Teen feels 'heavy stigma' from St. Michael's sex assault, court hears
Judge expected to sentence 3 former students on Dec. 19
A teen boy still cannot address being sexually assaulted by his football teammates in the locker room at a prestigious all-boys Catholic high school last year, a youth court heard Thursday.
The boy could not bring himself to write a victim impact statement because it would force him to relive the experience, the prosecutor said at a sentencing hearing for three former students of St. Michael's College School.
The three pleaded guilty to sexual assault with a weapon and assault with a weapon against two victims. Another teen also pleaded guilty to making child pornography for recording the sex assault with his phone.
The boy's parents wrote a victim impact statement, which was read out in court by Crown attorney Erin McNamara.
They said the teen has struggled since he was sexually assaulted with a broom handle by a group of boys on Nov. 7, 2018.
"He now feels he carries a very heavy stigma," they wrote. "We have had to carry this burden alone."
But his parents said the teen is struggling, as is his sibling.
"They feel very helpless," the parents said through the prosecutor.
They said they can't tell what's normal teenage emotion and what's related to the trauma of being sexually assaulted.
McNamara said the other victim and his family declined to give a statement.
The Crown is seeking a sentence of 12 to 15 months in jail for two teens and 10 to 12 months for the third boy.
The lawyers for each teen have asked for two years probation with no jail time.
The charges stem from two separate incidents that happened in October and November of last year.
None of the accused or the victims can be identified due to provisions in the Youth Criminal Justice Act.
The allegations sparked a national conversation about bullying when they surfaced last year.
Court heard at the guilty plea that the three boys were part of one of the school's football teams. In one incident in Oct. 17, 2018, court heard, the boys took down their teammate in the school's locker room, ripped his pants off and inserted a broom handle into the boy's anus.
A similar incident occurred on Nov. 7 after a football game when a teen who wasn't on the team came into the locker room looking for a ride home and was jumped by a group of boys.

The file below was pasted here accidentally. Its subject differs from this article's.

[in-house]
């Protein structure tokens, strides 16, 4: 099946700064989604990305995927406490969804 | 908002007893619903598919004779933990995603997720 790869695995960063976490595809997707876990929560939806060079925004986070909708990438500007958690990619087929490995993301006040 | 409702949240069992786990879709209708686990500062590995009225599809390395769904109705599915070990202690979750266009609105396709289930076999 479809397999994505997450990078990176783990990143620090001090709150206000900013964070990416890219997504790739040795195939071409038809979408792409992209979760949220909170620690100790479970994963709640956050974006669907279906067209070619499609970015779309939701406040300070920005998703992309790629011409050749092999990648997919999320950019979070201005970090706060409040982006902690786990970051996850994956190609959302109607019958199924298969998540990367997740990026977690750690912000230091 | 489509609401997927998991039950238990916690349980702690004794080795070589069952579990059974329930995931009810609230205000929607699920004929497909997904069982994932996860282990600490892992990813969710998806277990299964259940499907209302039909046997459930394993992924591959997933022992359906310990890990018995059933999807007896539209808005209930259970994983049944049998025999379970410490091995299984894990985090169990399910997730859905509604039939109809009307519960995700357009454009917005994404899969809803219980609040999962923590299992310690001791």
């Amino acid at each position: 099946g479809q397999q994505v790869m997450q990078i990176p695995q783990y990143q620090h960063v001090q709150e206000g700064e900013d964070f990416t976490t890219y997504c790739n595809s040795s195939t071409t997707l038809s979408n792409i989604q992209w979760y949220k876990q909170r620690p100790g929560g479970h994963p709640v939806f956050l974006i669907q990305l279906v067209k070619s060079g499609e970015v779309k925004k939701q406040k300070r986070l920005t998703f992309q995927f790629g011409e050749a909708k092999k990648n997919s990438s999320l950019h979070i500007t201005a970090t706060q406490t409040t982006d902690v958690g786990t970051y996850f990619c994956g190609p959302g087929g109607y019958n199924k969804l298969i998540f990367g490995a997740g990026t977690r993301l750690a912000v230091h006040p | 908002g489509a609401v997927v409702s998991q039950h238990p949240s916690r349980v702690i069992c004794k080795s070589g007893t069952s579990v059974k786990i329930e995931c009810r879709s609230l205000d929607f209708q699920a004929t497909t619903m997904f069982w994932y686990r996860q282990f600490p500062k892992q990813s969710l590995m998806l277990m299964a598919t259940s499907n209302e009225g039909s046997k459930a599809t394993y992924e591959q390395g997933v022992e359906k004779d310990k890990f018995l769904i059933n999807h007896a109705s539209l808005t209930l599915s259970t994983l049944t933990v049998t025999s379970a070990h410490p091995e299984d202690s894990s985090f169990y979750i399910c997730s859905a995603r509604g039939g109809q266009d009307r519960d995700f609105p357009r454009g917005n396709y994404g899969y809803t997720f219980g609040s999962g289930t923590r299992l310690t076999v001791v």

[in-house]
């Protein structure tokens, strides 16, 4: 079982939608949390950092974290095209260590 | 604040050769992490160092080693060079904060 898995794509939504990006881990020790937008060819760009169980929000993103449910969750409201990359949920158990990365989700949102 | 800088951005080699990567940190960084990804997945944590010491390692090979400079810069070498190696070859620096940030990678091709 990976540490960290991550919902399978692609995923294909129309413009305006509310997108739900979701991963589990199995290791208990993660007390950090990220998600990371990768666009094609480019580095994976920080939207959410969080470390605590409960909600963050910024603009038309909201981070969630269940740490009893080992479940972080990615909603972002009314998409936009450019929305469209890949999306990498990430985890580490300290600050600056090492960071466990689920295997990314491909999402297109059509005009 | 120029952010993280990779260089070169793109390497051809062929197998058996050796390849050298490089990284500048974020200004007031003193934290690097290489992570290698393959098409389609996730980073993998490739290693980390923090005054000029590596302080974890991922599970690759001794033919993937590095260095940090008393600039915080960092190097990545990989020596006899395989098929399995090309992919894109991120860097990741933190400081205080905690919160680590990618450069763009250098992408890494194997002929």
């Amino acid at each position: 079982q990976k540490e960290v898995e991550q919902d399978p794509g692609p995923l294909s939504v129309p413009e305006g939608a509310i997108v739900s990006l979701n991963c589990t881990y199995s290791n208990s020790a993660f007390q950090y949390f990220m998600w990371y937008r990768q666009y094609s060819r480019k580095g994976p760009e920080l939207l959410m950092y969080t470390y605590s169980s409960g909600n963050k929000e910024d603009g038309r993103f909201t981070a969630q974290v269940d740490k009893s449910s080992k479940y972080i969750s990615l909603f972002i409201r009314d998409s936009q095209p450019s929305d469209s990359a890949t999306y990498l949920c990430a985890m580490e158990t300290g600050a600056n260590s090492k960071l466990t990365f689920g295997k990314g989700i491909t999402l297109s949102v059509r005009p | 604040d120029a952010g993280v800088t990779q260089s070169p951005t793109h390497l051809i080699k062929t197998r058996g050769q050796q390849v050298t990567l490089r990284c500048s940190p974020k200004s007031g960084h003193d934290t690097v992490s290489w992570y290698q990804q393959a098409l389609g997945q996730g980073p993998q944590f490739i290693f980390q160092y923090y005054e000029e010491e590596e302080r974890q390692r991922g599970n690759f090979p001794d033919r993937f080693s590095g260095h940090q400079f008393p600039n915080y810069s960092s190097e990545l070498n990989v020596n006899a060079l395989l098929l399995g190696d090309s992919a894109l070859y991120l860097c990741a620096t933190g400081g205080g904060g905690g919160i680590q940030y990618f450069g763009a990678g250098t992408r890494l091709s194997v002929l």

The group pulled the teen's pants down and two teens sexually assaulted him with a broom handle. That incident was captured on video and shared widely on social media.
On Thursday, the judge viewed the video in a separate courtroom with the Crown attorney and the three teens' lawyers.
"What the Crown sees is a willing escalation of risk-taking behaviour and violence," McNamara said. "I am asking you to denounce this unlawful conduct. What we're trying to do here is hold these young people accountable.
Risk to re-offend is low, court hears
Court heard that all three underwent medical and psychological evaluations, which found the risk for all three to re-offend is low.
One of the teens' lawyers said her client had been abused by his father at a young age, yet was able to excel both academically and athletically. Rachel Lichtman said his life would be ruined if he is sent to jail.
"Society doesn't benefit in any way by sending any of these three youth to jail," she said, adding that the teen is remorseful.
"It turned into something it shouldn't have, I'm really sorry for what I've done and I'm willing to face the consequences," the teen told a doctor that was part of a pre-sentence report.
Jeff Mazin said the teen he represents is also remorseful and hopes the victims can and their families can recover.
"But he appears he didn't realize the gravity of the situation until he got in trouble," Mazin said.
'We're all trying to make sense of it'
The other teen's lawyer echoed the other defence lawyers, who partially blamed a "culture of bullying" at St. Michael's.
"These boys are taking a bullet for what existed, an environment that was created ripe for them to act to the point they did act, and we're all trying to make sense of it because it doesn't make sense," said Rocco Loccisano.
The sexual assault and assault charges against a fourth student were withdrawn in August.
The cases of two other students accused in the scandal have concluded, but the Ministry of the Attorney General has refused to disclose those outcomes.
But court heard Thursday that one of those students pleaded guilty and received a two-year probationary sentence with no jail time. It remains unclear what he pleaded guilty to.
The charges against the other teen were dropped, court heard.
A seventh teen is set to go to trial next March.
The judge is expected to sentence the trio on Dec. 19.